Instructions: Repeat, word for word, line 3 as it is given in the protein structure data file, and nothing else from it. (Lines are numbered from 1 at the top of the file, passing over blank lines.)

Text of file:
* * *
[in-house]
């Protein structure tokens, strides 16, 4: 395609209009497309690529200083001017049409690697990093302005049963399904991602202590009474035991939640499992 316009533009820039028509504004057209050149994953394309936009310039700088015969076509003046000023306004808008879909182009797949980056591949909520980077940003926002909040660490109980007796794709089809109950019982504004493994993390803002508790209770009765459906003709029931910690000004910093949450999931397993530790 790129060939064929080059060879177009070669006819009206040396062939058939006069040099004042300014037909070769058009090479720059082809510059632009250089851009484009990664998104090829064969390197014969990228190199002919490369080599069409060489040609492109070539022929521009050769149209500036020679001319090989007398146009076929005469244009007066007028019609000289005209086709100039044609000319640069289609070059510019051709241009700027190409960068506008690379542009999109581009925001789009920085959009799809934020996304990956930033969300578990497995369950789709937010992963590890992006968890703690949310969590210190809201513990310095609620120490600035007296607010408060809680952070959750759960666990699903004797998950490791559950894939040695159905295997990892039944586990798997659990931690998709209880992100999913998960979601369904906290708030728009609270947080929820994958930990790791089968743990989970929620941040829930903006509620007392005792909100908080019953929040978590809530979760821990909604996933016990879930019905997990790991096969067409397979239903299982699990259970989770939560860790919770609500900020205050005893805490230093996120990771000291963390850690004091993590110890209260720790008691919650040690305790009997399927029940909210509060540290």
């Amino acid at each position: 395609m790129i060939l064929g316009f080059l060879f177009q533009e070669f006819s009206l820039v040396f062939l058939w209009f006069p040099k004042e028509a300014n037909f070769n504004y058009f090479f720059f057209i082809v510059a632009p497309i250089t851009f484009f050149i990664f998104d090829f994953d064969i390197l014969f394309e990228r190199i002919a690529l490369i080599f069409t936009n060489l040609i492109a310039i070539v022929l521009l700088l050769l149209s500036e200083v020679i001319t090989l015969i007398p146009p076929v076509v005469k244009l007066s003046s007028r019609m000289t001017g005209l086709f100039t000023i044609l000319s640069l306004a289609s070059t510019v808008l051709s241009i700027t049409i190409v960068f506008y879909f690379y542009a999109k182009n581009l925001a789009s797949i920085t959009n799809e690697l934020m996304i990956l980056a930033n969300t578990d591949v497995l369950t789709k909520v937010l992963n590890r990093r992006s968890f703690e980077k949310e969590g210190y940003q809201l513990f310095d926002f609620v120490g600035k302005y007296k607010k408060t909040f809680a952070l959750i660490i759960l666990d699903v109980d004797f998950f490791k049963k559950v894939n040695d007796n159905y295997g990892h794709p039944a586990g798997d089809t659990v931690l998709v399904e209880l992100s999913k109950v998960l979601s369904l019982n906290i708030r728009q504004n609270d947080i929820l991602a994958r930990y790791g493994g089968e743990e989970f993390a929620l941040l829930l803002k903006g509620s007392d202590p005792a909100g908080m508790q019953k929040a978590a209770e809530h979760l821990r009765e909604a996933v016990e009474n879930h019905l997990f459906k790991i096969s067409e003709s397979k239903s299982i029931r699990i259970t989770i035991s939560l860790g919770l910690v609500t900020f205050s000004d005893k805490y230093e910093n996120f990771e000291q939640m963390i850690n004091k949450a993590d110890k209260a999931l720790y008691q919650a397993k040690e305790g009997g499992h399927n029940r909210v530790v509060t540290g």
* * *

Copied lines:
């Amino acid at each position: 395609m790129i060939l064929g316009f080059l060879f177009q533009e070669f006819s009206l820039v040396f062939l058939w209009f006069p040099k004042e028509a300014n037909f070769n504004y058009f090479f720059f057209i082809v510059a632009p497309i250089t851009f484009f050149i990664f998104d090829f994953d064969i390197l014969f394309e990228r190199i002919a690529l490369i080599f069409t936009n060489l040609i492109a310039i070539v022929l521009l700088l050769l149209s500036e200083v020679i001319t090989l015969i007398p146009p076929v076509v005469k244009l007066s003046s007028r019609m000289t001017g005209l086709f100039t000023i044609l000319s640069l306004a289609s070059t510019v808008l051709s241009i700027t049409i190409v960068f506008y879909f690379y542009a999109k182009n581009l925001a789009s797949i920085t959009n799809e690697l934020m996304i990956l980056a930033n969300t578990d591949v497995l369950t789709k909520v937010l992963n590890r990093r992006s968890f703690e980077k949310e969590g210190y940003q809201l513990f310095d926002f609620v120490g600035k302005y007296k607010k408060t909040f809680a952070l959750i660490i759960l666990d699903v109980d004797f998950f490791k049963k559950v894939n040695d007796n159905y295997g990892h794709p039944a586990g798997d089809t659990v931690l998709v399904e209880l992100s999913k109950v998960l979601s369904l019982n906290i708030r728009q504004n609270d947080i929820l991602a994958r930990y790791g493994g089968e743990e989970f993390a929620l941040l829930l803002k903006g509620s007392d202590p005792a909100g908080m508790q019953k929040a978590a209770e809530h979760l821990r009765e909604a996933v016990e009474n879930h019905l997990f459906k790991i096969s067409e003709s397979k239903s299982i029931r699990i259970t989770i035991s939560l860790g919770l910690v609500t900020f205050s000004d005893k805490y230093e910093n996120f990771e000291q939640m963390i850690n004091k949450a993590d110890k209260a999931l720790y008691q919650a397993k040690e305790g009997g499992h399927n029940r909210v530790v509060t540290g």